Interesting thread. Here in England there is much greater ivy infestation than used to be the case. Roadside trees are festooned with great hawsers of ivy, making them top-heavy, and subject to sail effect in high winds. Inevitably, any question of pruning or ivy removal is pounced upon by the 'nature must have its way' brigade. The result is that stately oaks that have been around since colonial America, are loosing their shape and are having to stretch for light as the invasive ivy branches out into a lightproof canopy. Small trees succumb very swiftly because they don't have the huge root structure to counteract the increased wind pressures. It's all rather sad.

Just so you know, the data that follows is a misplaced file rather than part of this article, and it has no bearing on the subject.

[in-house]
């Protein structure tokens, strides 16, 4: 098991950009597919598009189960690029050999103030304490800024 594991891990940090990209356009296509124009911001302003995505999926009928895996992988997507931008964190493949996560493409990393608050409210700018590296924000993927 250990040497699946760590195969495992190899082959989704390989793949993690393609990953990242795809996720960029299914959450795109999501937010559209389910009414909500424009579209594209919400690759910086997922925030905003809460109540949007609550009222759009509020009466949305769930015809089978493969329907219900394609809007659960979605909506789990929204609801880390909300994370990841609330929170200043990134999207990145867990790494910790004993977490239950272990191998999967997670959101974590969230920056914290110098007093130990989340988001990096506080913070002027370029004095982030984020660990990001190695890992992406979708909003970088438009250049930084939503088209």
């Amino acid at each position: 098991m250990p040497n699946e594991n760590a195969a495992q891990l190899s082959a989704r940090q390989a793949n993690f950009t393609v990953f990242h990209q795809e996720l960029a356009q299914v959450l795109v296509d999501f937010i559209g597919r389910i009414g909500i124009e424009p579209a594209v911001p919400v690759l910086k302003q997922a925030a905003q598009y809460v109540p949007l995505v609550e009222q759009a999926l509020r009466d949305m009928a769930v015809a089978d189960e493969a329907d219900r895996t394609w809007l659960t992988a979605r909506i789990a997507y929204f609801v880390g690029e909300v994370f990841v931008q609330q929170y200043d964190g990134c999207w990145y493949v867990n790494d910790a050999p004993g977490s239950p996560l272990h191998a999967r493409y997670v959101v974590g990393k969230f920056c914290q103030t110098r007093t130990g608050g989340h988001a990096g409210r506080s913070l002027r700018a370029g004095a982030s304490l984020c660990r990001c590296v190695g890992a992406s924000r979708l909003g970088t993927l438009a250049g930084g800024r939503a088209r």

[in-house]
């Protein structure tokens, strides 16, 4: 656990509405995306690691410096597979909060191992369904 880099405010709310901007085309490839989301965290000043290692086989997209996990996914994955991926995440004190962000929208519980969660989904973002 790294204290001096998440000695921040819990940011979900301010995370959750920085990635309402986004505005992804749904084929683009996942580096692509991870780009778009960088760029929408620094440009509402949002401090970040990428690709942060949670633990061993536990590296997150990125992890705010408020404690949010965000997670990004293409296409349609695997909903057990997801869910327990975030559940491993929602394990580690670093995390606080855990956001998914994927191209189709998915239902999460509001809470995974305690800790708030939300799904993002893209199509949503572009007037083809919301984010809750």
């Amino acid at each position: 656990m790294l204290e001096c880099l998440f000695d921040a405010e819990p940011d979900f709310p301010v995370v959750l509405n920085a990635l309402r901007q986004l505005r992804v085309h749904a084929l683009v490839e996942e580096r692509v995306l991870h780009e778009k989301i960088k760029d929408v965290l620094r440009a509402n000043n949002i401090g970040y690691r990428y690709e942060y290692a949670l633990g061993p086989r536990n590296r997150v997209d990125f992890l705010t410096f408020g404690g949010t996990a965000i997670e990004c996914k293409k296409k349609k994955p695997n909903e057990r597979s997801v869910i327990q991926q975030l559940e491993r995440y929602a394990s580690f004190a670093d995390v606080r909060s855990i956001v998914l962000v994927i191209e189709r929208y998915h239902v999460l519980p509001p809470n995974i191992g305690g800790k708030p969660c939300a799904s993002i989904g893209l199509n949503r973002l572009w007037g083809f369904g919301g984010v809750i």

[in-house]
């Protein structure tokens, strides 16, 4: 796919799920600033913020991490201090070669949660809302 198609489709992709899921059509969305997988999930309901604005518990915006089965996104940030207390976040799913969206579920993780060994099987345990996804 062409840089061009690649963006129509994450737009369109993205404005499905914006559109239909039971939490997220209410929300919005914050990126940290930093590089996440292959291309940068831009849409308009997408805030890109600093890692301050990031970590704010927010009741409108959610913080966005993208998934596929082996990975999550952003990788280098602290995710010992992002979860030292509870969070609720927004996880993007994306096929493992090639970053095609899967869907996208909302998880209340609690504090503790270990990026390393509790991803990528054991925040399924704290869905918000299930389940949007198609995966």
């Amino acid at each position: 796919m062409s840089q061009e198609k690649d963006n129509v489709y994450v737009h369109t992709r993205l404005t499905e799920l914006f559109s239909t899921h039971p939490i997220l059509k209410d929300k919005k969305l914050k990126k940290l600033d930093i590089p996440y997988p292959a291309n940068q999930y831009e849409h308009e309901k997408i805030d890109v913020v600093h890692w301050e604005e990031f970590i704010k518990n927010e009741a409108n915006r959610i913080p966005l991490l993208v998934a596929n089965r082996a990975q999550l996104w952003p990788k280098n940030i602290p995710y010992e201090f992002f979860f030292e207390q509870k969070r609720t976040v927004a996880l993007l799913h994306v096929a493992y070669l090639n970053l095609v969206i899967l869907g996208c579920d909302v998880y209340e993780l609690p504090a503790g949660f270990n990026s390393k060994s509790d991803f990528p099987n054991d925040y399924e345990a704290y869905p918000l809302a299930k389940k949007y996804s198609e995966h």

Hi, thank you all for your input. I think we should prioritise here and look at the wider picture. Having recently rewatched Al Gore's very inspiring 'Inconvenient Truth', the big issue affecting man (and woman) kind at the moment is the escalating increase in carbon dioxide emissions. So, to me it's a simple choice of protecting as many trees as possible, to absorb as much CO2 as possible, so the ivy has to go. It's not exactly a rare species and I'm afraid the argument for bird habitat has to come in seconnd place. Otherwise it's curtains for us!

Ivy has been described as having both positive and negative effects on the growth of trees. But I agree that something that hinders the growth of something then it is not good though it has other benefits like food for the birds.

I travel much around Lancashire and South Lakeland and have noticed how thousands of our native trees are being overcome by ivy ,so many are dying due to the density of the ivy not allowing sunlight to reach any budding leaves

All the trees near me are dying from ivy infestation. The damage to the trunks i have seen with my own eyes. They have rotted the bark and they are dying.